From incidents on the playground, losing sight of mum or dad in the park or finding a date for the school dance or job after school, most children have a fear of something. Thanks to Covid 19 – accelerating our already rapidly changing world – our children have another fear to add to their lists, particularly our preteens and teenagers who have known the way of life before the effects of pandemic. So how should we be managing their fears, without creating overly anxious neurotic children?
The first place to begin, is with yourself. Try not to deny or hide the fears you have. Children need to see their parents being human and in turn dealing with their fears. This conveys to them that there is nothing wrong with being afraid. Acknowledgement and awareness is afterall the first step towards a solution. And remember children gain confidence from watching us doing things, so by facing your fears, you are teaching them to face theirs.
A common mistake we make is either downplaying or dismissing a child’s fear as irrational. First of all, many fears are not always relatable or necessarily shared by others and a fearful child is not a ‘thinking’ child. So it’s important to validate your child’s feelings and let them know you are on their side. Fortunately or unfortunately, the majority of the world is having to face the fear of the unknown as we begin to navigate a new world post Covid 19 lockdowns, with its new social norms.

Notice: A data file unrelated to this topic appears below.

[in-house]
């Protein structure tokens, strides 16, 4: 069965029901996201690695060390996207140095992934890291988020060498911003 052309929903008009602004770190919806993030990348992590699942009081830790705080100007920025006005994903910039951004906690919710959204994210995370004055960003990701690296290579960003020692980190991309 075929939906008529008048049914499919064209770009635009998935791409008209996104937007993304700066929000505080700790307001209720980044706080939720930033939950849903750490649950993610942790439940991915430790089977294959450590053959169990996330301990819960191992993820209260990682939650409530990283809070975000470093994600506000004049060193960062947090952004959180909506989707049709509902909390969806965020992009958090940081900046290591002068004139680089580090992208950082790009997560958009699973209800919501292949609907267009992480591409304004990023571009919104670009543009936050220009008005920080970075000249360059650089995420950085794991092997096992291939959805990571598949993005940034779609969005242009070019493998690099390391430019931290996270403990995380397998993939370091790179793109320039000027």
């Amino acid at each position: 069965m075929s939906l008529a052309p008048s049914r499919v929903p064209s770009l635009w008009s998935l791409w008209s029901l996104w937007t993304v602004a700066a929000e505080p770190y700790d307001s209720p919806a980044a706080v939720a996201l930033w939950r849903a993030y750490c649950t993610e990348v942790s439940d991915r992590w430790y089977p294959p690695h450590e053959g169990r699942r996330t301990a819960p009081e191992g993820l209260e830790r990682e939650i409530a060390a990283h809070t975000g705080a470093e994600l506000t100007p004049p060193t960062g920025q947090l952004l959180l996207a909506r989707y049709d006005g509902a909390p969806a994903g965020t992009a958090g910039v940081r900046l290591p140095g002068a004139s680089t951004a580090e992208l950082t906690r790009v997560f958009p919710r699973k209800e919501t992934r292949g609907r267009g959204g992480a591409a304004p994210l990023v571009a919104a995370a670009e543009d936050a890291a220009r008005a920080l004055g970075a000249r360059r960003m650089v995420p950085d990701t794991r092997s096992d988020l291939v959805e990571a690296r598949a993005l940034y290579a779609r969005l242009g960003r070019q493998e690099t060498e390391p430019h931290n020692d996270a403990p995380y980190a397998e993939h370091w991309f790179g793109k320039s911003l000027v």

Children need to be reminded of their strengths and past achievements in overcoming challenges, as this creates a sense of empowerment which is exactly what they need alongside resilience and being equipped with the right coping tools. The idea is to bolster and encourage, and not to rush to overload your child with reassurance.
The best way to find a healthy medium between reassurance and independence can be seen in this analogy. If your child needs to learn to cross over a river along a narrow log, the best thing you can do for them is teach them to find their balance and support them while they do. Carrying them across on your own back or leaving them without a guiding hand or words of encouragement, will more than likely result in a fall.
It is natural for parents to want to shield and protect our children from harm, but in order to support their continued development, we must try not to shield them from reality all together. None of us are certain of what the future holds and especially in light of Covid 19, we cannot possibly be sure of what the ‘new’ world will look like. Thus we must remember that our children are at the beginning of their lives and the world must seem like a very scary and especially uncertain place at the best of times. So let’s continue to communicate with our children, validate their feelings and reassure them that they are not alone.